Myths about the lives of pre-colonial Aboriginal and Torres Strait Islander people have proven deeply entrenched. But in his 2014 book Dark Emu, Bruce Pascoe struck a grievous blow to one of the most widely accepted assumptions of Australian pre-settlement history. He argued, and presented robust evidence drawn from the journals of European explorers, that Indigenous people were not hunter-gatherers at the time of colonisation.
‘The evidence insists that Aboriginal people right across the continent were using domesticated plants, sowing, harvesting, irrigating and storing – behaviours inconsistent with the hunter-gatherer tag,’ he has said.
Dark Emu, which won Book of the Year at the 2016 NSW Premier’s Literary Awards, also challenges existing narratives around housing construction, cooking and clothing prior to European settlement.
In conversation with Tony Birch, Pascoe will discuss the writing, research and reception of his groundbreaking book. What does challenging the past of Aboriginal and Torres Strait Islander people mean for the present?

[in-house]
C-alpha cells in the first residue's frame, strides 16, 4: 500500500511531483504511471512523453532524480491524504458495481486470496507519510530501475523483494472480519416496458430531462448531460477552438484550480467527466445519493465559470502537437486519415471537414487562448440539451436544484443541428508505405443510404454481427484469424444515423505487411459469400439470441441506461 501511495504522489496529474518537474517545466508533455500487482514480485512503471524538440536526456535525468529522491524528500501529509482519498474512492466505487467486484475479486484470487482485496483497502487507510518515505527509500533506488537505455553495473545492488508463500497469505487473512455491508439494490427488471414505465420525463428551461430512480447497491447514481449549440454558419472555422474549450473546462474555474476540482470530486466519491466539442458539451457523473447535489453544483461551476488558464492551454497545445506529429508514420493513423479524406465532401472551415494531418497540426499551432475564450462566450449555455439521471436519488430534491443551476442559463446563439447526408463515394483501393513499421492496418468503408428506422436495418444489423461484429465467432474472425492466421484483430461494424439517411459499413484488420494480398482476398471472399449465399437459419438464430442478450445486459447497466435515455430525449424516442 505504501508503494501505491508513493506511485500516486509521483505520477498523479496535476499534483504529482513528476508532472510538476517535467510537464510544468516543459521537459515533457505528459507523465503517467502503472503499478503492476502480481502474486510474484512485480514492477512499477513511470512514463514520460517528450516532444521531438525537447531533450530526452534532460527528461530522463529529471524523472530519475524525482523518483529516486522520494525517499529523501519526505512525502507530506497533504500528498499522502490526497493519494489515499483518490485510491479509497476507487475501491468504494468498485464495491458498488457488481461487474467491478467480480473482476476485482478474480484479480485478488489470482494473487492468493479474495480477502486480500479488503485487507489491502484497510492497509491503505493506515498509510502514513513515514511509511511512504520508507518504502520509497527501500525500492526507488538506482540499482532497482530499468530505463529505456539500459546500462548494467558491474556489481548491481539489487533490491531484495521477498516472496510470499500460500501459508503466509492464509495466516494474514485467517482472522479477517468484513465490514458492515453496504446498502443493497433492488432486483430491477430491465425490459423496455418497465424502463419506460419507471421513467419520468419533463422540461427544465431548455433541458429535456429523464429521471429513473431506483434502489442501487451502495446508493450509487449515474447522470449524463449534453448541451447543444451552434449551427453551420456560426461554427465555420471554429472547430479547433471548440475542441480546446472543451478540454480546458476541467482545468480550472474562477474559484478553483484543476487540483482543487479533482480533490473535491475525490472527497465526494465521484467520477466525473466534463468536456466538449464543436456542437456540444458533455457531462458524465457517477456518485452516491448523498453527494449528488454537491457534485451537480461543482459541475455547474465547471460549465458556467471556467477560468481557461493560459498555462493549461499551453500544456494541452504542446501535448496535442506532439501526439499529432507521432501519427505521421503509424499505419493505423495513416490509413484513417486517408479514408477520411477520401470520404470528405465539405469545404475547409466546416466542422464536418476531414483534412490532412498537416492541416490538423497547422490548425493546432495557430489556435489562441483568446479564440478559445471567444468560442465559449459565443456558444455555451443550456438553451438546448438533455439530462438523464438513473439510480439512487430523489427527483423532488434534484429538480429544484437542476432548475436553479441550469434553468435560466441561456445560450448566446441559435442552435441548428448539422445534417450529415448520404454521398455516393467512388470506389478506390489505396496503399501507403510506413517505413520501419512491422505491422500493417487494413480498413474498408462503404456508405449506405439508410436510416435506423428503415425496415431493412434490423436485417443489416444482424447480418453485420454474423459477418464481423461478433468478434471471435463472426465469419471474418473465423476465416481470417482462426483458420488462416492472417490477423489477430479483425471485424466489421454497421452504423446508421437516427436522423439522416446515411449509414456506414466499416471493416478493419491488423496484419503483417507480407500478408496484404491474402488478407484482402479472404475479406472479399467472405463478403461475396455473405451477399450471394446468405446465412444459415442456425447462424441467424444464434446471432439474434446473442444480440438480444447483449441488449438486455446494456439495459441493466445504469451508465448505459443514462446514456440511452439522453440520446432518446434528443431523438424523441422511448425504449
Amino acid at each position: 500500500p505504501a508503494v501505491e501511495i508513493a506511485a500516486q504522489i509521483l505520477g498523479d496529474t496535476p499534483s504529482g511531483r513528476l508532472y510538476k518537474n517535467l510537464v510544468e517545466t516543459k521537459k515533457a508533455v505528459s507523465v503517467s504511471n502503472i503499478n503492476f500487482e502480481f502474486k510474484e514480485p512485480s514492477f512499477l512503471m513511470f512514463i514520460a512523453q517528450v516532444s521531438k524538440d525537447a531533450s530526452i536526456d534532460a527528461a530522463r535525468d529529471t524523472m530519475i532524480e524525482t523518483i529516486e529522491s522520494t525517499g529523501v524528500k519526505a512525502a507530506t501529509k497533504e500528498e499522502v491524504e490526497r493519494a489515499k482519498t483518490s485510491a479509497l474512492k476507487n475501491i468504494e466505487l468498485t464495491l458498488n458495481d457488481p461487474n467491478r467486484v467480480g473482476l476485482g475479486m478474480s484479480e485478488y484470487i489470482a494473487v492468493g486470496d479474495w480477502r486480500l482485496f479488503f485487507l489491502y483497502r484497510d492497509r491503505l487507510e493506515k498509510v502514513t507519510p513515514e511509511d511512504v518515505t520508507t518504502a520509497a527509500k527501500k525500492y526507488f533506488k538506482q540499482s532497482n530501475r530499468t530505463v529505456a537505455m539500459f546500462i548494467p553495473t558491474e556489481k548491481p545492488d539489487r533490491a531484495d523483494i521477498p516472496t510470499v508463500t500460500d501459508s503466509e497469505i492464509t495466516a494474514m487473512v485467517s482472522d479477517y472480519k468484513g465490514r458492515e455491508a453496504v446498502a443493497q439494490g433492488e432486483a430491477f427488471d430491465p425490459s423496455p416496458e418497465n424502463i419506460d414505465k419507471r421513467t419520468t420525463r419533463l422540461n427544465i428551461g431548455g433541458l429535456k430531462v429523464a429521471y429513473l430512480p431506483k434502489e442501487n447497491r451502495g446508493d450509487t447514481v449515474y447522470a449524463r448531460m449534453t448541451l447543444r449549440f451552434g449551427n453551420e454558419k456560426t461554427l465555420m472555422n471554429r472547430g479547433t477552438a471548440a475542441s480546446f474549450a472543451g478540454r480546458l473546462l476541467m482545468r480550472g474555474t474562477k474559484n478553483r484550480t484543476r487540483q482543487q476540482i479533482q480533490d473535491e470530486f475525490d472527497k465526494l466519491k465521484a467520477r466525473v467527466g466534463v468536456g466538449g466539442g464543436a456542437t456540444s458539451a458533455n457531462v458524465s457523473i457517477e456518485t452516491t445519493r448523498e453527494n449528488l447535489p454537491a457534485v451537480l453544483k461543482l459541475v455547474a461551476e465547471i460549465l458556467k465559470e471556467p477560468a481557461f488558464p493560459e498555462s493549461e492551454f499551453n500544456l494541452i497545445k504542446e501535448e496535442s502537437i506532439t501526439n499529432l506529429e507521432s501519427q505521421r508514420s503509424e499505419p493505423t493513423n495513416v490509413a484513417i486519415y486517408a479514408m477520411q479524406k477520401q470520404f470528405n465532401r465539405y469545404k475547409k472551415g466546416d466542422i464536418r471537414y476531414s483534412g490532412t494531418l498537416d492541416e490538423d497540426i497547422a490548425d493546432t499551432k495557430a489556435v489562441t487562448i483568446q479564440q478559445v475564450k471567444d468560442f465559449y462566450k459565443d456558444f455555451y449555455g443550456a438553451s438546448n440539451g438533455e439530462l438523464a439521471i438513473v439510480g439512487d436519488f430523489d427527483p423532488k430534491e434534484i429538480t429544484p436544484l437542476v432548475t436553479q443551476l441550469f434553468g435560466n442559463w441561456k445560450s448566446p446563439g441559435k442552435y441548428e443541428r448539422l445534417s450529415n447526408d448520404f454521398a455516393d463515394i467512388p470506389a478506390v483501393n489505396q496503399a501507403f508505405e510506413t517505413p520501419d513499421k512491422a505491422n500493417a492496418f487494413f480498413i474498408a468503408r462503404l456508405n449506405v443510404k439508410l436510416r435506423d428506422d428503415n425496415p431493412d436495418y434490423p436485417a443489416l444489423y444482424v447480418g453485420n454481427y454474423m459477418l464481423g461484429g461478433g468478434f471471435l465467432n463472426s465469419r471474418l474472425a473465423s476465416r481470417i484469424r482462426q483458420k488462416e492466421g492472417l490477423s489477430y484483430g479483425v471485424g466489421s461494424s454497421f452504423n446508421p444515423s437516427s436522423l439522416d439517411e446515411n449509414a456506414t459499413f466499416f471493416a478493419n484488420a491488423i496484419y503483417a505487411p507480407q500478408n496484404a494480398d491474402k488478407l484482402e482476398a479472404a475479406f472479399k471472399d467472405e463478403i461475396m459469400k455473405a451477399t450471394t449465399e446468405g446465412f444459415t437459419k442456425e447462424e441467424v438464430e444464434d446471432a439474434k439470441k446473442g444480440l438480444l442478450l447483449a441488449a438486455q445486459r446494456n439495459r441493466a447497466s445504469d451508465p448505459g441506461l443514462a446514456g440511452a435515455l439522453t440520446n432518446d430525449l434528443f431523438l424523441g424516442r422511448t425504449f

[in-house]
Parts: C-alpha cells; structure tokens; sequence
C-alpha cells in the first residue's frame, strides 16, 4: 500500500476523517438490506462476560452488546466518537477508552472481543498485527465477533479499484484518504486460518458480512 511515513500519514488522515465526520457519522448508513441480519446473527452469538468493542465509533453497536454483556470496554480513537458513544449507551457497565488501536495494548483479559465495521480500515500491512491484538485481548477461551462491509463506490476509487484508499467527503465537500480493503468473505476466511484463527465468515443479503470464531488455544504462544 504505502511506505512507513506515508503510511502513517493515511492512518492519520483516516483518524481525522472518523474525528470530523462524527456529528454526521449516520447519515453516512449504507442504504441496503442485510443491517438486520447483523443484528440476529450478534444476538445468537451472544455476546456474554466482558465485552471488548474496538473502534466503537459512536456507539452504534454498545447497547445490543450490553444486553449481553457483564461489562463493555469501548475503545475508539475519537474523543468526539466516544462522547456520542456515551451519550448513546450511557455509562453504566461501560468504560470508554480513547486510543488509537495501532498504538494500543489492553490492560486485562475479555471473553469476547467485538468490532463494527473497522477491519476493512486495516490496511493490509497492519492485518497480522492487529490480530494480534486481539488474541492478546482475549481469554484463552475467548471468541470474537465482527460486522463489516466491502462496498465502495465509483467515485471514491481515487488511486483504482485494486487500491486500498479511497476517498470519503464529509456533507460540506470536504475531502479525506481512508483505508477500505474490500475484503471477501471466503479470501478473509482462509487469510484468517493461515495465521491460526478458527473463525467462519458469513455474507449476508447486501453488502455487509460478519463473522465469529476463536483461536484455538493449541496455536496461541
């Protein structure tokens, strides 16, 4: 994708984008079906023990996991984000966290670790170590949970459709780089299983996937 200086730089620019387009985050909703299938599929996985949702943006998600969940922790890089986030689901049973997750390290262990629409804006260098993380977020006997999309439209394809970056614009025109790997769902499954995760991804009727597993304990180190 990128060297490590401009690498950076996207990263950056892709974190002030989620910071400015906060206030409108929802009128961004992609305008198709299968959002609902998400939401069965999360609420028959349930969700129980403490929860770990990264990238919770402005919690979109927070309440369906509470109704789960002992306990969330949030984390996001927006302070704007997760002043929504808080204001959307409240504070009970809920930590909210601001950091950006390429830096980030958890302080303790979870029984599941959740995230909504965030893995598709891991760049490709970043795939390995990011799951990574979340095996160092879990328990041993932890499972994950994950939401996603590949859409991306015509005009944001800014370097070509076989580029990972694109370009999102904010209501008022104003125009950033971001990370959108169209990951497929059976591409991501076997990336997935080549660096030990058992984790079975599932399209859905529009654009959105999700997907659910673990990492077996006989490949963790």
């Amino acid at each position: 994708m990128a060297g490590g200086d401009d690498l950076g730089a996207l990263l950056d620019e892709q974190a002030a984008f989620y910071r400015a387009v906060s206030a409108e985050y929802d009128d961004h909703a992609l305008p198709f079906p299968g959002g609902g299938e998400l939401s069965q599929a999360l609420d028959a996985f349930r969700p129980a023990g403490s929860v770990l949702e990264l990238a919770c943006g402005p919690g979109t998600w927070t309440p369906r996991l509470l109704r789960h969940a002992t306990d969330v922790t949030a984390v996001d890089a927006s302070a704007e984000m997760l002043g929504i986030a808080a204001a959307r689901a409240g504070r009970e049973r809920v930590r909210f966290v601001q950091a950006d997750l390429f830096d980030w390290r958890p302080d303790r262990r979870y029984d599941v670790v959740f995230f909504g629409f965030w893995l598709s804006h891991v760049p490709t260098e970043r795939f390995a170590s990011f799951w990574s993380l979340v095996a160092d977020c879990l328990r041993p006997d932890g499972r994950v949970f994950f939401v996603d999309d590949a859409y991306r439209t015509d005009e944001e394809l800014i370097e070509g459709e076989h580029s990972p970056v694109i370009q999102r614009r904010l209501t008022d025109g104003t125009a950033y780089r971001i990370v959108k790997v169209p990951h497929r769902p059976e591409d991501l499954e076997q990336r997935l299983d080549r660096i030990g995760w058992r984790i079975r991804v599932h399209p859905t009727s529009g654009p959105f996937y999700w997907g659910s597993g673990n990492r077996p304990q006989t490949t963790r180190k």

Bruce Pascoe is a Yuin, Bunurong and Tasmanian man born in the Melbourne suburb of Richmond. He’s the author of the best-selling Dark Emu, Young Dark Emu: A Truer History, Loving Country: A Guide to Sacred Australia and over thirty other books including the short story collections Night Animals... Read more
Tony Birch is a founding member of the Melbourne School of Discontent. He has published three novels; The White Girl, Ghost River and Blood. He is also the author of Shadowboxing and three short story collections, Father’s Day, The Promise and Common People. In 2017 he was awarded the Pa... Read more
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